This technology is available and in use now, and adopting it more extensively will save millions of lives—both human and nonhuman. 
To win the war on cancer, it’s time to give tests on animals a dishonorable discharge.
Dr. Frances Cheng, a senior research associate with People for the Ethical Treatment of Animals (PETA), has a Ph.D. in physiology.

Bacon is “trending” now: Pass the carcinogens!

By Heather Moore
The meat-eating public’s general reaction — disbelief, denial and anger — to the World Health Organization’s (WHO) announcement that bacon and other processed meats cause cancer and that red meat, including beef, pork and lamb, is probably also carcinogenic, shows that meat is not just cancerous. It’s also addictive. Even after reading reports linking meat to colorectal cancer — which can cause diarrhea, rectal bleeding and abdominal pain and even be fatal — many meat-eaters are refusing to change their eating habits. Some even insist that they’d rather die than stop eating bacon. 
I think those people need to attend Meat and Dairy Eaters Anonymous meetings to help them kick their unhealthy addiction, or they may well get what they want.
Seriously. There are 12-step programs to help people kick their addictions to alcohol and cigarettes, and according to WHO, cured and processed meats belong in the same category. Kim Robien, a cancer epidemiologist at The George Washington University Milken Institute School of Public Health, says the WHO report is “very legitimate” and confirms longstanding research showing that meat consumption raises one’s risk of cancer.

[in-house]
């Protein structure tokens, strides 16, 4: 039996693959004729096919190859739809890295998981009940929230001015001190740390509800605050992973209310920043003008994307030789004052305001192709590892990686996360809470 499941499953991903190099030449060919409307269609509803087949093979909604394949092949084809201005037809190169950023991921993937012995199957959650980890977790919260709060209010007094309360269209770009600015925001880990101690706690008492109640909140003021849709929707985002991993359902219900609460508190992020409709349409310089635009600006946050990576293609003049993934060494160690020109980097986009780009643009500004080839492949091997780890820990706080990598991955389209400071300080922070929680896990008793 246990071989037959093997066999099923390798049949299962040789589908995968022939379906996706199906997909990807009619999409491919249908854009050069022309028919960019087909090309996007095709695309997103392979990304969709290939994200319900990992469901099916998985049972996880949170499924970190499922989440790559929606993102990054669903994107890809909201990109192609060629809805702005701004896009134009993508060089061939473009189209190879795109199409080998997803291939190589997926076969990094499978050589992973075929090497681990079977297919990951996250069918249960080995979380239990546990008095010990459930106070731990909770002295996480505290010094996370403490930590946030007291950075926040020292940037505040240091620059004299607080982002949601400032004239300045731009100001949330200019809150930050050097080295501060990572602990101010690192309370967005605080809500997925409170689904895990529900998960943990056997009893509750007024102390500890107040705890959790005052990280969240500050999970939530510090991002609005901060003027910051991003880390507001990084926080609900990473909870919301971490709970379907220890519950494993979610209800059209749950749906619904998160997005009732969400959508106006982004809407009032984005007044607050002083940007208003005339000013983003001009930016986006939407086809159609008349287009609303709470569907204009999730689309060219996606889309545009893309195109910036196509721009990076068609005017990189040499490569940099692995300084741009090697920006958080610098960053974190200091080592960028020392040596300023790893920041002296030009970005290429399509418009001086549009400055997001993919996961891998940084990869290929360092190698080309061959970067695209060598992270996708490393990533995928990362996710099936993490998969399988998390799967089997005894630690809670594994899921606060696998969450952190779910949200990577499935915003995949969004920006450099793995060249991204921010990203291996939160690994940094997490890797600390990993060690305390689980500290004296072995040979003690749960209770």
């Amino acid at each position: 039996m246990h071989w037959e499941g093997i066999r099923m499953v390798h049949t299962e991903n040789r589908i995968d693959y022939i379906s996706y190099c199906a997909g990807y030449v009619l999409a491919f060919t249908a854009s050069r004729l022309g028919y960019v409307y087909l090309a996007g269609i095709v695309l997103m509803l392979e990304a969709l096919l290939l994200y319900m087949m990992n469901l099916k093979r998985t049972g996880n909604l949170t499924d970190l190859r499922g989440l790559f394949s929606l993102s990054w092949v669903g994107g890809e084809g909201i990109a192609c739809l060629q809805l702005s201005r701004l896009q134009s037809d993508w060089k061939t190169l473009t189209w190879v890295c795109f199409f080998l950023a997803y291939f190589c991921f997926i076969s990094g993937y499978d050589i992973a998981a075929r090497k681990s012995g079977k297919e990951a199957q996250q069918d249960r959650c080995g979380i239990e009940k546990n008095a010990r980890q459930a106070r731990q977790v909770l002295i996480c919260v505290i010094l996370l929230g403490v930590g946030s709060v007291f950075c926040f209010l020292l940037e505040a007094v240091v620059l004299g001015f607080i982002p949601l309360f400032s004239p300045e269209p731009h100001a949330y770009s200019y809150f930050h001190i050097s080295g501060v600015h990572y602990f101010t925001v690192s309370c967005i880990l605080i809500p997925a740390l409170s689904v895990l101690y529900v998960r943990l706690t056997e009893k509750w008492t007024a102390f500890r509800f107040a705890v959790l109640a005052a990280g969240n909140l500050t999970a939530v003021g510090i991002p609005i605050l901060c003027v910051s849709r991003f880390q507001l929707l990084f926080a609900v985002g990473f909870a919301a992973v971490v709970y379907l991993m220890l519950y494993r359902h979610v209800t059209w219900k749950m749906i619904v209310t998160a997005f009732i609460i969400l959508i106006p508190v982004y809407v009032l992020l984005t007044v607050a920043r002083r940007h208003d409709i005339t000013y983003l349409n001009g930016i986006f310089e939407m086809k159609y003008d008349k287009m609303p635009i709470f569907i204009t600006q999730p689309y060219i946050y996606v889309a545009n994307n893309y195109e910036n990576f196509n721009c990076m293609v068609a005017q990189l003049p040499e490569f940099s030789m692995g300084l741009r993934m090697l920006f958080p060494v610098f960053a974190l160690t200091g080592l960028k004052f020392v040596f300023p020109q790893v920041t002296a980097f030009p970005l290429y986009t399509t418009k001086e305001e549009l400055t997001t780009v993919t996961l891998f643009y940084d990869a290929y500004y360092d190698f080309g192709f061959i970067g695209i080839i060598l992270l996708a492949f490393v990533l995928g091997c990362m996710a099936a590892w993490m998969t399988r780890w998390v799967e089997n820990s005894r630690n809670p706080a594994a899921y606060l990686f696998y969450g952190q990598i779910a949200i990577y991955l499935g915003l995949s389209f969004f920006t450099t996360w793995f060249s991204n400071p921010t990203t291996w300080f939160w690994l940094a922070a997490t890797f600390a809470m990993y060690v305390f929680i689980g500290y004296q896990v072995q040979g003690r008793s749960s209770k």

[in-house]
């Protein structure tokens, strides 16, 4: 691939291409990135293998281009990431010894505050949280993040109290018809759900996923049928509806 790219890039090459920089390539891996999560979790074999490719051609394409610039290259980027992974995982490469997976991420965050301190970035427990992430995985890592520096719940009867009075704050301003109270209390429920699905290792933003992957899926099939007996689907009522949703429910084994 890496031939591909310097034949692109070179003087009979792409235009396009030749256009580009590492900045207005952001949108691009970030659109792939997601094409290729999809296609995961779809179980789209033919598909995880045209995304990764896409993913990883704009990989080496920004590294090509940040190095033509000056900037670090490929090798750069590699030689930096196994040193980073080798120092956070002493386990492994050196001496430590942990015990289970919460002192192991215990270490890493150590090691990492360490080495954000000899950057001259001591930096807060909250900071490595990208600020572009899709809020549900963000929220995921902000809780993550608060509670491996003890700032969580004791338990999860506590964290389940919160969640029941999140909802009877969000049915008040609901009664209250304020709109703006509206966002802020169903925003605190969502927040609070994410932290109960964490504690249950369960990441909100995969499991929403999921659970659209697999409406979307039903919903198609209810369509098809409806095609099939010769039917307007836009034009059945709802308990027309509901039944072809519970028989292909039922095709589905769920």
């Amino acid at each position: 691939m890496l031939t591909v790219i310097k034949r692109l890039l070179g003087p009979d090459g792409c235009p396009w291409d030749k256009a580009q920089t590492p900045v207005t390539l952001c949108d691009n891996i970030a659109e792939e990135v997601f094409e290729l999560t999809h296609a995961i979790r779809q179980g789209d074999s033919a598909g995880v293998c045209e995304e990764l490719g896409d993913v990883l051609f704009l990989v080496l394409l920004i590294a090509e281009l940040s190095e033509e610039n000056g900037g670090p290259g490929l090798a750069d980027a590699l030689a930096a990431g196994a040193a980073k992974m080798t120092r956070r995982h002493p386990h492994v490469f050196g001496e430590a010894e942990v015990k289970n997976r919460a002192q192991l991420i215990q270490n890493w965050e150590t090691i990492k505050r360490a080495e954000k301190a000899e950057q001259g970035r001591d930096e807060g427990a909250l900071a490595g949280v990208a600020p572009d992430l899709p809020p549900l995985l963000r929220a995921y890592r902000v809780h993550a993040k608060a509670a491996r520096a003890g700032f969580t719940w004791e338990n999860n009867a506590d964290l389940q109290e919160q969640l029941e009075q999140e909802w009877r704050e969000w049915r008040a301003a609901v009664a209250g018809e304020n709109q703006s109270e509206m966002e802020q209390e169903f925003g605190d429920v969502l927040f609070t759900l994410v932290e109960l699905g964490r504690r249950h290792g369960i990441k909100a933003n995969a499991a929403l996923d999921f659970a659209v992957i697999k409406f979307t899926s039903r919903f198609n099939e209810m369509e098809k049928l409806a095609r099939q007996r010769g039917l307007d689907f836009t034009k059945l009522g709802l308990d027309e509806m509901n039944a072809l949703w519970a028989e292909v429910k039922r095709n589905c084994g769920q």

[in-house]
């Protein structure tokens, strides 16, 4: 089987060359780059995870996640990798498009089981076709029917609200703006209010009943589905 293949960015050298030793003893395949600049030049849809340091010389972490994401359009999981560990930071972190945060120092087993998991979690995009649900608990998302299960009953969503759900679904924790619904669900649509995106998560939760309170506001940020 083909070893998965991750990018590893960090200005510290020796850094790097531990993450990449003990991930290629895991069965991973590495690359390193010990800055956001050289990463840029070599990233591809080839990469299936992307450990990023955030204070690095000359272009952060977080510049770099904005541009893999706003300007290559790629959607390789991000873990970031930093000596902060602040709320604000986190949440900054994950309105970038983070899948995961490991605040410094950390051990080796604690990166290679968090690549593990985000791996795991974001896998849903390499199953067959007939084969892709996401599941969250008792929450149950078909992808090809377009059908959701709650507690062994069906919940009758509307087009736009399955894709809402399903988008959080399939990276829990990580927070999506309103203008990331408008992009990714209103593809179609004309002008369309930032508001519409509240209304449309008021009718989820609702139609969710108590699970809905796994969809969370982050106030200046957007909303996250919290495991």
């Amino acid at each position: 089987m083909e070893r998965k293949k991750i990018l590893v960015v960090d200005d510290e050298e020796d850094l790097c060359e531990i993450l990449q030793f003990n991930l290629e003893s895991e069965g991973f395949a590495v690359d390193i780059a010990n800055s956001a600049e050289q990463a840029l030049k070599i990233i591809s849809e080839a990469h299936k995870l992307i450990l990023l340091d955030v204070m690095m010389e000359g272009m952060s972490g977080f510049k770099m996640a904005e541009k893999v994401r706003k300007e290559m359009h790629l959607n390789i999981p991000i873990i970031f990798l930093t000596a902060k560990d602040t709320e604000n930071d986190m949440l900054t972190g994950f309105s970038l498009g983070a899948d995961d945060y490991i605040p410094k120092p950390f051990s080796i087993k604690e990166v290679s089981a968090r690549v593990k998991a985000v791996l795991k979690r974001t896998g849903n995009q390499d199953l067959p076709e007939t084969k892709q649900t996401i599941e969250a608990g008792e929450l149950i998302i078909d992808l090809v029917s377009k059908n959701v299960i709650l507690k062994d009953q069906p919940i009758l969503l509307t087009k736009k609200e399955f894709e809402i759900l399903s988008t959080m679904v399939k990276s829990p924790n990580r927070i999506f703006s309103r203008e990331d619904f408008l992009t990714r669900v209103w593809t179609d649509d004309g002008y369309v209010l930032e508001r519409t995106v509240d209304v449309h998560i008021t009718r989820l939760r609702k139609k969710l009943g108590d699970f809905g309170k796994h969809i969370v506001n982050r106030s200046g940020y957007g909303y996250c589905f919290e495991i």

Just a few days after the WHO report first made headlines, scientists from Oxford University revealed that eating one steak per week increases one’s risk of colorectal cancer by more than two-fifths and that people who eat meat twice a week have an 18 percent higher risk compared with vegetarians.

Other studies have linked meat consumption to heart disease, diabetes, strokes and several other types of cancer.
And yet many people are still eating meat!
This may be because meat and other animal-based foods contain opiates and other drug-like chemicals that cause people to get “hooked” and keep craving more.

A recent study conducted at the University of Michigan and released by the U.S. National Library of Medicine indicates that the more processed and fatty a food is, the more likely it is to cause addictive eating behavior. Meat-eaters and vegans alike can agree that many vegan foods, such as strawberries, peaches and pasta with marinara sauce, are quite tasty, but they’re not chemically addictive.
Researchers identify addictive foods based on people’s responses to the Yale Food Addiction Scale questionnaire. Many people reportedly have a hard time controlling their intake of foods such as pizza, steak, bacon, cheeseburgers and ice cream. Cheese is thought to be especially addictive because the casein (milk protein) it contains releases opiates called casomorphins.
According to Dr. Neal Barnard, the author of Breaking the Food Seduction, it takes just three weeks to kick cravings for addictive foods like meat and cheese.

This explains why 21-day vegan programs are so popular—and effective. If you stopped eating addictive foods for three weeks, you’d crave them much less than you would if you had eaten them the previous day.
Giving meat and other animal-based foods the boot will reduce your risk of life-threatening illnesses and help animals at the same time.

Researchers have found that people who eat plant-based meals are between 25 and 50 percent less likely to get cancer, and each vegan spares more than 100 animals every year.